E-mails laden with the virus, dubbed "Crowt.A" by Sophos, do not have a typical subject line and other characteristics, Sophos said. Instead, the virus sends out e-mail messages with subject lines, message content and attachment names drawn from the latest news headlines on CNN's Web site, which it gathers as it spreads. Very few Sophos customers have reported that they been affected by Crowt.A so far, the company said.
"Virus writers are always looking for new tricks to entice innocent computer users into running their malicious code. This latest ploy feeds on people's desire for the latest news," Carole Theriault, a security consultant at Sophos, said in a statement.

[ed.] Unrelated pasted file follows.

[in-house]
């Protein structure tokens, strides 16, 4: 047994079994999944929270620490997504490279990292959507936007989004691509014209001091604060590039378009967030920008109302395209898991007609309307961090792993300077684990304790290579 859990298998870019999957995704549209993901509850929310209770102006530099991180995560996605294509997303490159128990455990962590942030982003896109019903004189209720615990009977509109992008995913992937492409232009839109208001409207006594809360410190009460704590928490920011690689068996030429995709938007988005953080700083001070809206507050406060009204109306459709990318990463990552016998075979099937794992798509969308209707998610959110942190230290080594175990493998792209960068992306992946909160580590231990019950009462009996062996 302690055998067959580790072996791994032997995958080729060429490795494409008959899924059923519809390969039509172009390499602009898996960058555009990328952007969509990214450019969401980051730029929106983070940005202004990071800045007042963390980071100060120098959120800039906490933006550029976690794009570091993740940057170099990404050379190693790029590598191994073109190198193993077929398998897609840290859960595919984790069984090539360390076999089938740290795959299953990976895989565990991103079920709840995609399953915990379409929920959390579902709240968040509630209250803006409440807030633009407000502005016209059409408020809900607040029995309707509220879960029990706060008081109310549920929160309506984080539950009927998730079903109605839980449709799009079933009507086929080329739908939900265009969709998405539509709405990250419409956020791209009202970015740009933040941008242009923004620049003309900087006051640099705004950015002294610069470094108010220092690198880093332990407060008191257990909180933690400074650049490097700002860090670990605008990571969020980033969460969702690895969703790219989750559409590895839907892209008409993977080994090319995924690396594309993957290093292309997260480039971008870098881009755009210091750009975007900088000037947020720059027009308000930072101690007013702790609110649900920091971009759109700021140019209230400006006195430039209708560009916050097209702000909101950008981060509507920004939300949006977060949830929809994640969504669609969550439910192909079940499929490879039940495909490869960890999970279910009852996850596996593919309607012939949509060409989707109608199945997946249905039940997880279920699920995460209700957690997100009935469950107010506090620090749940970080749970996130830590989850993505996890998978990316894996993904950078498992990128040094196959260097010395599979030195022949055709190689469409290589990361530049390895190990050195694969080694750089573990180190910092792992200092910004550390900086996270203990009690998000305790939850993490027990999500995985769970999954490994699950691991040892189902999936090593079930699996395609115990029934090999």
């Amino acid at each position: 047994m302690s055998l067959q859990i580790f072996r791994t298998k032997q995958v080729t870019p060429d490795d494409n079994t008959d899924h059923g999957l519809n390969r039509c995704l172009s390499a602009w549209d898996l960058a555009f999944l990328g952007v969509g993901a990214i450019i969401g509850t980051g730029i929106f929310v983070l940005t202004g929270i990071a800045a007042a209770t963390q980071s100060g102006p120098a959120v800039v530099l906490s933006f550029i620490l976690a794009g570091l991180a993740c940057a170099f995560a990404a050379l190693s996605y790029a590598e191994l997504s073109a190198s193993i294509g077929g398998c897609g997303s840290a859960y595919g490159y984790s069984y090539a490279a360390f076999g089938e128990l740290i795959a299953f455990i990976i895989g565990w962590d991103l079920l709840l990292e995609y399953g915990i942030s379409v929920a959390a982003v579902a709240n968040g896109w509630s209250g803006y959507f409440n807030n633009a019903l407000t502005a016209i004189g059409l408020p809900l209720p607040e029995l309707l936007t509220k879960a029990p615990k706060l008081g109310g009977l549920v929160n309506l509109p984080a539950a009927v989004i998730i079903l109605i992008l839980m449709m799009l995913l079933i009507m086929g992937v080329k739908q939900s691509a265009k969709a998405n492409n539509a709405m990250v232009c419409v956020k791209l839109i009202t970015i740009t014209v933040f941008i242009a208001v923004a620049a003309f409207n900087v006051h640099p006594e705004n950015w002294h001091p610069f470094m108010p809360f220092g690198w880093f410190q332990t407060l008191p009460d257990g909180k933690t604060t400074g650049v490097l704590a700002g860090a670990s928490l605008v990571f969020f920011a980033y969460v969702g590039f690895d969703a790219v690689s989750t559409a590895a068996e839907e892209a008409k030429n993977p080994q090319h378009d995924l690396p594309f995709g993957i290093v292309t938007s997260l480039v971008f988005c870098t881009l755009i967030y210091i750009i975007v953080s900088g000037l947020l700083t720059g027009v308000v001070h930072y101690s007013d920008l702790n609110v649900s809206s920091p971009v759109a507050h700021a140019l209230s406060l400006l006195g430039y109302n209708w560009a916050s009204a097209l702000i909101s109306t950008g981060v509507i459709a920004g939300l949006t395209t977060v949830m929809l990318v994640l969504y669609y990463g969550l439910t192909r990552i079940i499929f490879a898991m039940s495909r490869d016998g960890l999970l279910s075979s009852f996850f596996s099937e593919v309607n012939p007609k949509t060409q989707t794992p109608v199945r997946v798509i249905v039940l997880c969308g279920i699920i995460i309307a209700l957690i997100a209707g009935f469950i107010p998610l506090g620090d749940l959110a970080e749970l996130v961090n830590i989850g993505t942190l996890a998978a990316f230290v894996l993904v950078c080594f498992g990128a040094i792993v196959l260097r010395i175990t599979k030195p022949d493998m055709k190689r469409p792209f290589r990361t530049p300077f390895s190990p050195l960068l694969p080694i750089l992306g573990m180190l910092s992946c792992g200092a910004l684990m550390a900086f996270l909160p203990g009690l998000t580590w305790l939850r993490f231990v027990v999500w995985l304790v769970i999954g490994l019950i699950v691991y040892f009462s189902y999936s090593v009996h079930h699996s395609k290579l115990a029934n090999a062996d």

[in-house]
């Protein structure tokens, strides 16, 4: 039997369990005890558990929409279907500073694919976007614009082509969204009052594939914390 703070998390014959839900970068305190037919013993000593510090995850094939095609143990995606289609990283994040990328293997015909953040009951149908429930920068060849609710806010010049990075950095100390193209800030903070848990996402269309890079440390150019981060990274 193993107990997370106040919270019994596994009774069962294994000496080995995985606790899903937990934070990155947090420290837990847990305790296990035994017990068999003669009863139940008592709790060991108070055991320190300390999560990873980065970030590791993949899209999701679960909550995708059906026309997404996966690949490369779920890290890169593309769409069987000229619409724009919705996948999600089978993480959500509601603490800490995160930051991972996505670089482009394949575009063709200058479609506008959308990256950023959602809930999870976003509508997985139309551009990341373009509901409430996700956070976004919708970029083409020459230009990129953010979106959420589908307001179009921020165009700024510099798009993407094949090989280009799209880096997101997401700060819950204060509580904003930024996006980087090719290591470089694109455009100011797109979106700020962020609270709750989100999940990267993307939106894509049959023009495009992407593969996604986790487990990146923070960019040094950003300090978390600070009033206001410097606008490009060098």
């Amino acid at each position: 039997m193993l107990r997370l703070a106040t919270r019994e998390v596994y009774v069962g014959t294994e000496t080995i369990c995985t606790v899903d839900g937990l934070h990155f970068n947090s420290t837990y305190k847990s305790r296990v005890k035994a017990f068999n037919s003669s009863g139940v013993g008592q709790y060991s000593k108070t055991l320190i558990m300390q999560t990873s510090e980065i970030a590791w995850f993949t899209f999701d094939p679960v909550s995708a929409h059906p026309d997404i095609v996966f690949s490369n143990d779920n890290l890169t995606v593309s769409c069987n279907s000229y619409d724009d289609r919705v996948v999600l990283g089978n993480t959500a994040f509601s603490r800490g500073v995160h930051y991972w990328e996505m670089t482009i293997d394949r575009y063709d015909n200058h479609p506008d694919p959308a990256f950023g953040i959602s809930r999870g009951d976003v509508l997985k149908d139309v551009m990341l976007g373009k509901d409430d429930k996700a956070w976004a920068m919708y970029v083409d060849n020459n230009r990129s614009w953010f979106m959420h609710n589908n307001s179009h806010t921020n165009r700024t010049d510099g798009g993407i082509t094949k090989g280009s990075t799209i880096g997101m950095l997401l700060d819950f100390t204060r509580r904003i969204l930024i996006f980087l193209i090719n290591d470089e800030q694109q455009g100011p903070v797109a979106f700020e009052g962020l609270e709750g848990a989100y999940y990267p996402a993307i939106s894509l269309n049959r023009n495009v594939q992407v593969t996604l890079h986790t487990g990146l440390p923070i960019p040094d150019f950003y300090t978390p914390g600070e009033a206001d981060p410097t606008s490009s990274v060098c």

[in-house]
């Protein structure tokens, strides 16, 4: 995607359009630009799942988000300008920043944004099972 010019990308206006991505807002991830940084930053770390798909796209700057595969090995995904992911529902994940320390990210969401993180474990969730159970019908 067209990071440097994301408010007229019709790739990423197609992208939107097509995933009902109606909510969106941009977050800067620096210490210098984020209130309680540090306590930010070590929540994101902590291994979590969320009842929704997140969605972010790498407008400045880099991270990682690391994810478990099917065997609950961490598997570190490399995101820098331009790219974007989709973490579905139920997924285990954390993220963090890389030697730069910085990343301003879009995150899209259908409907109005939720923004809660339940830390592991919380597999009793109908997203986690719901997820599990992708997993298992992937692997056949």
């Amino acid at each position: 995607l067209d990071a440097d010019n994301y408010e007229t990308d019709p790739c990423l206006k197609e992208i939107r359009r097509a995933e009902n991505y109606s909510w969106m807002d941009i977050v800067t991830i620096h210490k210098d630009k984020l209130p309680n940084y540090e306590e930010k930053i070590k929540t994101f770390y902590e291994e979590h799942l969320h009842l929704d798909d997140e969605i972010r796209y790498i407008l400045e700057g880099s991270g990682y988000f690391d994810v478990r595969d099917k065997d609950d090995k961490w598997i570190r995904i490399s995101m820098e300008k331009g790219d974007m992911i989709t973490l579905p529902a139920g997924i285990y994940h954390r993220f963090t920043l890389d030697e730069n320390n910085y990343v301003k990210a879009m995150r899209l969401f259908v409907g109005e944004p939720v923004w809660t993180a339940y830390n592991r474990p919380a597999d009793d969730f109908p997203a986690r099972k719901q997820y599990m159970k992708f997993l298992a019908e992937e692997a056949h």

If a news-hungry PC user opens an infected e-mail attachment, the virus will install a program to allow remote intruders to rummage through the victim's PC and grab sensitive information. A program that records information entered into the infected computer, known as a keylogger, could also snare a victim's log-in information, Sophos said in its description of the virus, which it is referring to as a .
Other computer viruses have incorporated real-time elements in a similar manner to spread faster. The Santy worm, for example,to find vulnerable computers.
The last time attackers targeted CNN was in 2000, when the Time Warner company fell prey--with other online sites--to.